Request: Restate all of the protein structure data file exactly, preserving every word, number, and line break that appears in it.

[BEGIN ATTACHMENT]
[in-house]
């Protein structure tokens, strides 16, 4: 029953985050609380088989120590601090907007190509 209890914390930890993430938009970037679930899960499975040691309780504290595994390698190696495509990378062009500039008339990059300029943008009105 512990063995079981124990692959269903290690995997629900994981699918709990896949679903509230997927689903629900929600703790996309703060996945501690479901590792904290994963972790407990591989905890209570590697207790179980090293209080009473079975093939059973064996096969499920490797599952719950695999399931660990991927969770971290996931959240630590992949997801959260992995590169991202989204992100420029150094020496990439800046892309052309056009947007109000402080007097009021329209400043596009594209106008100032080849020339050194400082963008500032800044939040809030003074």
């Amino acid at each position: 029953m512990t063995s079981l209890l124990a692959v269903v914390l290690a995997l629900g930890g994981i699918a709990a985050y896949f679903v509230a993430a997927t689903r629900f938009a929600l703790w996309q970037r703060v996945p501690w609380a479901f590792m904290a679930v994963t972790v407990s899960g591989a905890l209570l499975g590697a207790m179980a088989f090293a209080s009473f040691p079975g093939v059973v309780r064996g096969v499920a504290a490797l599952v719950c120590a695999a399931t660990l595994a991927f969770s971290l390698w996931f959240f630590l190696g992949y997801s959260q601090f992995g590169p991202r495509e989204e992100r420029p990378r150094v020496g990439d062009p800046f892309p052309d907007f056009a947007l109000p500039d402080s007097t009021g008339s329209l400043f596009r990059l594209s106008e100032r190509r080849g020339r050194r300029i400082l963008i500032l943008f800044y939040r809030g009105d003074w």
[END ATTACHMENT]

[in-house]
């Protein structure tokens, strides 16, 4: 029953985050609380088989120590601090907007190509 209890914390930890993430938009970037679930899960499975040691309780504290595994390698190696495509990378062009500039008339990059300029943008009105 512990063995079981124990692959269903290690995997629900994981699918709990896949679903509230997927689903629900929600703790996309703060996945501690479901590792904290994963972790407990591989905890209570590697207790179980090293209080009473079975093939059973064996096969499920490797599952719950695999399931660990991927969770971290996931959240630590992949997801959260992995590169991202989204992100420029150094020496990439800046892309052309056009947007109000402080007097009021329209400043596009594209106008100032080849020339050194400082963008500032800044939040809030003074």
């Amino acid at each position: 029953m512990t063995s079981l209890l124990a692959v269903v914390l290690a995997l629900g930890g994981i699918a709990a985050y896949f679903v509230a993430a997927t689903r629900f938009a929600l703790w996309q970037r703060v996945p501690w609380a479901f590792m904290a679930v994963t972790v407990s899960g591989a905890l209570l499975g590697a207790m179980a088989f090293a209080s009473f040691p079975g093939v059973v309780r064996g096969v499920a504290a490797l599952v719950c120590a695999a399931t660990l595994a991927f969770s971290l390698w996931f959240f630590l190696g992949y997801s959260q601090f992995g590169p991202r495509e989204e992100r420029p990378r150094v020496g990439d062009p800046f892309p052309d907007f056009a947007l109000p500039d402080s007097t009021g008339s329209l400043f596009r990059l594209s106008e100032r190509r080849g020339r050194r300029i400082l963008i500032l943008f800044y939040r809030g009105d003074w």